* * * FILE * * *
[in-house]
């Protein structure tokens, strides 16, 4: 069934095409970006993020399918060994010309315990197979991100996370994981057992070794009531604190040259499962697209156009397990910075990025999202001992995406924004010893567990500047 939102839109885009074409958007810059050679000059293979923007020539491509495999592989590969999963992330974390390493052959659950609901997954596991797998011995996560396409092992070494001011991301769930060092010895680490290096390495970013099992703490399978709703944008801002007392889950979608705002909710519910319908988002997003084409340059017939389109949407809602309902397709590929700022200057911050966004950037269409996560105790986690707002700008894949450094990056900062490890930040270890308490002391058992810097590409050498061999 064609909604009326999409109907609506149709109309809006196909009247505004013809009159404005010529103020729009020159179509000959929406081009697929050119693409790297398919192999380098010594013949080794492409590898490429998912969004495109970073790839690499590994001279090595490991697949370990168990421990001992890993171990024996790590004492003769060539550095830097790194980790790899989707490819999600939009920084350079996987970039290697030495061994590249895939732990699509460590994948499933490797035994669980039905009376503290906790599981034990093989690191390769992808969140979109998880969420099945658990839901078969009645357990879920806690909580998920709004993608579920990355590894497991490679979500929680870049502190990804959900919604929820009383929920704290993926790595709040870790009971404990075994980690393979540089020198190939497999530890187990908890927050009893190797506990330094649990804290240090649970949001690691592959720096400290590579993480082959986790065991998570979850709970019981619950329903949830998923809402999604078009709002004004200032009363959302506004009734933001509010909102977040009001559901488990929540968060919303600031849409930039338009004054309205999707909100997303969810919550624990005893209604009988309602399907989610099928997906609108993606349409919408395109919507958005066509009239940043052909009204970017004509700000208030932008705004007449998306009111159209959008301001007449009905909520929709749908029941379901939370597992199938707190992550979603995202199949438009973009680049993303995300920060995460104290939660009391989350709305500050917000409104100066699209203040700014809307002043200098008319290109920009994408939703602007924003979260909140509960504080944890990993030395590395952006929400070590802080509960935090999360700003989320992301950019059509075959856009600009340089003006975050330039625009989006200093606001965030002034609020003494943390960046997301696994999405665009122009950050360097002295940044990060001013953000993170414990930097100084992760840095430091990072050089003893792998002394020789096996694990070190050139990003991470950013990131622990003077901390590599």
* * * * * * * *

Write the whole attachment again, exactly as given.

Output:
[in-house]
């Protein structure tokens, strides 16, 4: 069934095409970006993020399918060994010309315990197979991100996370994981057992070794009531604190040259499962697209156009397990910075990025999202001992995406924004010893567990500047 939102839109885009074409958007810059050679000059293979923007020539491509495999592989590969999963992330974390390493052959659950609901997954596991797998011995996560396409092992070494001011991301769930060092010895680490290096390495970013099992703490399978709703944008801002007392889950979608705002909710519910319908988002997003084409340059017939389109949407809602309902397709590929700022200057911050966004950037269409996560105790986690707002700008894949450094990056900062490890930040270890308490002391058992810097590409050498061999 064609909604009326999409109907609506149709109309809006196909009247505004013809009159404005010529103020729009020159179509000959929406081009697929050119693409790297398919192999380098010594013949080794492409590898490429998912969004495109970073790839690499590994001279090595490991697949370990168990421990001992890993171990024996790590004492003769060539550095830097790194980790790899989707490819999600939009920084350079996987970039290697030495061994590249895939732990699509460590994948499933490797035994669980039905009376503290906790599981034990093989690191390769992808969140979109998880969420099945658990839901078969009645357990879920806690909580998920709004993608579920990355590894497991490679979500929680870049502190990804959900919604929820009383929920704290993926790595709040870790009971404990075994980690393979540089020198190939497999530890187990908890927050009893190797506990330094649990804290240090649970949001690691592959720096400290590579993480082959986790065991998570979850709970019981619950329903949830998923809402999604078009709002004004200032009363959302506004009734933001509010909102977040009001559901488990929540968060919303600031849409930039338009004054309205999707909100997303969810919550624990005893209604009988309602399907989610099928997906609108993606349409919408395109919507958005066509009239940043052909009204970017004509700000208030932008705004007449998306009111159209959008301001007449009905909520929709749908029941379901939370597992199938707190992550979603995202199949438009973009680049993303995300920060995460104290939660009391989350709305500050917000409104100066699209203040700014809307002043200098008319290109920009994408939703602007924003979260909140509960504080944890990993030395590395952006929400070590802080509960935090999360700003989320992301950019059509075959856009600009340089003006975050330039625009989006200093606001965030002034609020003494943390960046997301696994999405665009122009950050360097002295940044990060001013953000993170414990930097100084992760840095430091990072050089003893792998002394020789096996694990070190050139990003991470950013990131622990003077901390590599």